In-circuit 16F84 Programmers

Here are some simple ways of programming a 16F84 (or 16C84) in-circuit. I was going to publish this stuff in Everyday Practical Electronics as the hardware described here can be used to upgrade their simple programmer. Unfortunately, because they will be describing their own enhanced PIC programmer suite called the PIC Toolkit (to appear in the July 1998 issue) EPE weren't very interested. Therefore, I've stopped working on the article but here's what I'd put together before I packed up.

Programming "in-circuit" means the PIC is programmed while installed in the project board (or "target board" ) under development. The target board supplies the PIC with power and has a connector that allows the programmer access to RB6, RB7, /MCLR and +5V/VDD as shown below.

The 1k resistor and diode ensure the PIC runs normally when the programmer is not attached; they also enable /MCLR to be controlled by the programmer - either grounded or pulled up to around +12V to enter programming mode. If you simply want to program a 16F84 you don't even need these components and all the target board must do in this case is supply the PIC with +5V. Otherwise, apart from RB6 and RB7, all other PIC pins should be connected as required by the project. The pins RB6 and RB7 are reserved for use by the programmer hardware but could be used by the target too under some circumstances.

The programming hardware is based on the quick-and-dirty approach but the serial port versions are more conservative than most in that they don't try to obtain the programming voltage (VPP) from the serial port itself. The PIC can be connected directly to the PC parallel or serial ports (via a couple of resistors) or via simple interfaces for the parallel and serial port I've called PARPIC and SERPIC respectively.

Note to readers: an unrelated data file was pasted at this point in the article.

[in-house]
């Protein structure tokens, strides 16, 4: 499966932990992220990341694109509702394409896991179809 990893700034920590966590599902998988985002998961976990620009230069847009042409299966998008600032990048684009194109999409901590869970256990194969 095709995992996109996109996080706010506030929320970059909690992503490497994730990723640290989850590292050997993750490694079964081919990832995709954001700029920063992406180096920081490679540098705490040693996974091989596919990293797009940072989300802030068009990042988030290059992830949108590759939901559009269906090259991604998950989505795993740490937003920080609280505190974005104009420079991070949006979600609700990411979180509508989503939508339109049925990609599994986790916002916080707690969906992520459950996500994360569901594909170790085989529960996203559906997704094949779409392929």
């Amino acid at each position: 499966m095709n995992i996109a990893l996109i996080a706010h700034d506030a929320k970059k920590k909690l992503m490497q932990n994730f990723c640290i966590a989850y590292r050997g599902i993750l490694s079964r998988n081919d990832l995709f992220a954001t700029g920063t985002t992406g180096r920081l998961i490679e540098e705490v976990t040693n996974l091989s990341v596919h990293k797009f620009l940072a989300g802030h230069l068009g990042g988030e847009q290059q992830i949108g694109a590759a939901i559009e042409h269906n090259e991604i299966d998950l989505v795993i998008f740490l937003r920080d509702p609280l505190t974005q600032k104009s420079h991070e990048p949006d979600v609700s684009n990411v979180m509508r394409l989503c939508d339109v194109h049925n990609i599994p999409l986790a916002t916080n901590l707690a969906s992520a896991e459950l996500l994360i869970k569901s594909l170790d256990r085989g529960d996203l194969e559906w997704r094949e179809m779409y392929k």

The PC is connected to the programmer via four logical signals called CLK, OUT, RESET and IN. Only the CLK, OUT and GND connections are required but the software will always control RESET and IN as well. The hardware defines exactly which PC pins are used in the programming process. VPP is applied by closing the switch shown above however if a suitable voltage is available on the target board the switch may be installed there instead (see target schematic).

A direct connection from the serial or parallel port needs virtually no hardware. All you need to do is run the software and close/open the reset switch shown and connect/disconnect VPP when asked. If a VPP supply is not available on the target board an external source can be connected to the programmer (perhaps a couple of 9V batteries in series if the zener diode shown is fitted). This scheme works pretty well but the only way to verify the program has been downloaded correctly is to run it.

Adding a couple of transistors allows the PC to take control of /MCLR and read the PIC contents via the parallel port. This makes things a little more convenient and enables the PIC contents to be verified.

A slightly different configuration makes it possible to take control of /MCLR and read the PIC contents using the serial port. This version also introduces inverting buffers and steals VDD/+5V from the target so that the signals on RB6/RB7 are guaranteed to be between 0 and VDD. (A direct connection to the serial port relies on the PIC protection diodes to keep RB6/RB7 within the limits -0.6V and VDD+0.6V.)

The circuit above can be used to test out the simple in-circuit programmers. I've put together a few programs to exercise the board including a novel single digit clock (written in assembly language) and simple digital die (written in HI-TECH C).

The software to go with the programmers is based on PP V-0.5. So far there is only very brief documentation but there isn't much to say in any case.

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Copyright © David Tait 1998.